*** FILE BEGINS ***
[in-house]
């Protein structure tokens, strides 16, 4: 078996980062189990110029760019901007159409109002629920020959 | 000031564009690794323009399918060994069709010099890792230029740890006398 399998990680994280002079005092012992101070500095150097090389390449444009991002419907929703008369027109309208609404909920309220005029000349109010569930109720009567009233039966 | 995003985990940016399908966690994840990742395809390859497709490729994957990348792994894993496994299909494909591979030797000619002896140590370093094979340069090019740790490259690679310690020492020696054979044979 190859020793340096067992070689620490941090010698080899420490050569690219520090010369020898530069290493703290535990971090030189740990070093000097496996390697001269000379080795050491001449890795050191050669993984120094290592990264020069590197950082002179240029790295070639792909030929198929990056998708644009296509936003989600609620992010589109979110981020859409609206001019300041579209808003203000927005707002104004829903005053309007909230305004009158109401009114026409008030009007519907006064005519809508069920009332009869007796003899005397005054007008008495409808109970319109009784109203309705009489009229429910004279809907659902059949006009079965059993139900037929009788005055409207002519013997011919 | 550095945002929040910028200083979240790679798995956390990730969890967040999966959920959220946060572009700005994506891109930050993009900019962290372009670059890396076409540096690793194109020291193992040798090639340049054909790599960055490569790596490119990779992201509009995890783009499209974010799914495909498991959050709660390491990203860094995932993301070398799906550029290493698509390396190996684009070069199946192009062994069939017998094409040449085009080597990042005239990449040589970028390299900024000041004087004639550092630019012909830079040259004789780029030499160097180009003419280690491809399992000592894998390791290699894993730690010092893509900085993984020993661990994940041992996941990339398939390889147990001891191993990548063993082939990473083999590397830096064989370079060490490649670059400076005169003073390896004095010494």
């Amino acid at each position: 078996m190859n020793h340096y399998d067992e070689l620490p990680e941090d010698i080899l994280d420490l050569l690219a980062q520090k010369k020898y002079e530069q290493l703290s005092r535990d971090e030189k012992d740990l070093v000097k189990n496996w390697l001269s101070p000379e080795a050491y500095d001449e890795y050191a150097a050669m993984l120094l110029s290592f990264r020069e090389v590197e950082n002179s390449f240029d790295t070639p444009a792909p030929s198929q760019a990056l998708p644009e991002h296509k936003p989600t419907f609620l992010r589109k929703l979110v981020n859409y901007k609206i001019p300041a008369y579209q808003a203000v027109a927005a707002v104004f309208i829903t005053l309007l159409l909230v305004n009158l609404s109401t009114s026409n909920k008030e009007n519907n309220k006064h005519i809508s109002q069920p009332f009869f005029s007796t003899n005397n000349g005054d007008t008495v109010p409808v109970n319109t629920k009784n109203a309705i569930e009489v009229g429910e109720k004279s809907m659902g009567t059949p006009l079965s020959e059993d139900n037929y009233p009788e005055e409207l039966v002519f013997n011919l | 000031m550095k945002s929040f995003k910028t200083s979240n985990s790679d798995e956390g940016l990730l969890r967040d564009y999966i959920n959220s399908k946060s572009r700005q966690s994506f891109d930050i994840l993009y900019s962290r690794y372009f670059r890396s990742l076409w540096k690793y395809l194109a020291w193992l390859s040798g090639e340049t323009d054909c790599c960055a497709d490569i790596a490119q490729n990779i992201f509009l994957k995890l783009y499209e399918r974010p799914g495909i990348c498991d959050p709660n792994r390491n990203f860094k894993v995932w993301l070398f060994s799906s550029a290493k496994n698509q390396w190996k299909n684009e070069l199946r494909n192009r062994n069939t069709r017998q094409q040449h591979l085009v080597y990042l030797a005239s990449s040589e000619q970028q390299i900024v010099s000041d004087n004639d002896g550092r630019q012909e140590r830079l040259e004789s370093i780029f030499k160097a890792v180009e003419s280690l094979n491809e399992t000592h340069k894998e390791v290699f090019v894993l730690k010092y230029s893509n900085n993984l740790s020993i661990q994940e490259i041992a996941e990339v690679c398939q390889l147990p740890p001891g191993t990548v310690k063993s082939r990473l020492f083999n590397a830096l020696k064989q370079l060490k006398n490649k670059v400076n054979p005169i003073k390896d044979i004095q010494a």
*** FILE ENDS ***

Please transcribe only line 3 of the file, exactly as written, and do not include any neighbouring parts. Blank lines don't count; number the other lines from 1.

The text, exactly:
């Amino acid at each position: 078996m190859n020793h340096y399998d067992e070689l620490p990680e941090d010698i080899l994280d420490l050569l690219a980062q520090k010369k020898y002079e530069q290493l703290s005092r535990d971090e030189k012992d740990l070093v000097k189990n496996w390697l001269s101070p000379e080795a050491y500095d001449e890795y050191a150097a050669m993984l120094l110029s290592f990264r020069e090389v590197e950082n002179s390449f240029d790295t070639p444009a792909p030929s198929q760019a990056l998708p644009e991002h296509k936003p989600t419907f609620l992010r589109k929703l979110v981020n859409y901007k609206i001019p300041a008369y579209q808003a203000v027109a927005a707002v104004f309208i829903t005053l309007l159409l909230v305004n009158l609404s109401t009114s026409n909920k008030e009007n519907n309220k006064h005519i809508s109002q069920p009332f009869f005029s007796t003899n005397n000349g005054d007008t008495v109010p409808v109970n319109t629920k009784n109203a309705i569930e009489v009229g429910e109720k004279s809907m659902g009567t059949p006009l079965s020959e059993d139900n037929y009233p009788e005055e409207l039966v002519f013997n011919l | 000031m550095k945002s929040f995003k910028t200083s979240n985990s790679d798995e956390g940016l990730l969890r967040d564009y999966i959920n959220s399908k946060s572009r700005q966690s994506f891109d930050i994840l993009y900019s962290r690794y372009f670059r890396s990742l076409w540096k690793y395809l194109a020291w193992l390859s040798g090639e340049t323009d054909c790599c960055a497709d490569i790596a490119q490729n990779i992201f509009l994957k995890l783009y499209e399918r974010p799914g495909i990348c498991d959050p709660n792994r390491n990203f860094k894993v995932w993301l070398f060994s799906s550029a290493k496994n698509q390396w190996k299909n684009e070069l199946r494909n192009r062994n069939t069709r017998q094409q040449h591979l085009v080597y990042l030797a005239s990449s040589e000619q970028q390299i900024v010099s000041d004087n004639d002896g550092r630019q012909e140590r830079l040259e004789s370093i780029f030499k160097a890792v180009e003419s280690l094979n491809e399992t000592h340069k894998e390791v290699f090019v894993l730690k010092y230029s893509n900085n993984l740790s020993i661990q994940e490259i041992a996941e990339v690679c398939q390889l147990p740890p001891g191993t990548v310690k063993s082939r990473l020492f083999n590397a830096l020696k064989q370079l060490k006398n490649k670059v400076n054979p005169i003073k390896d044979i004095q010494a």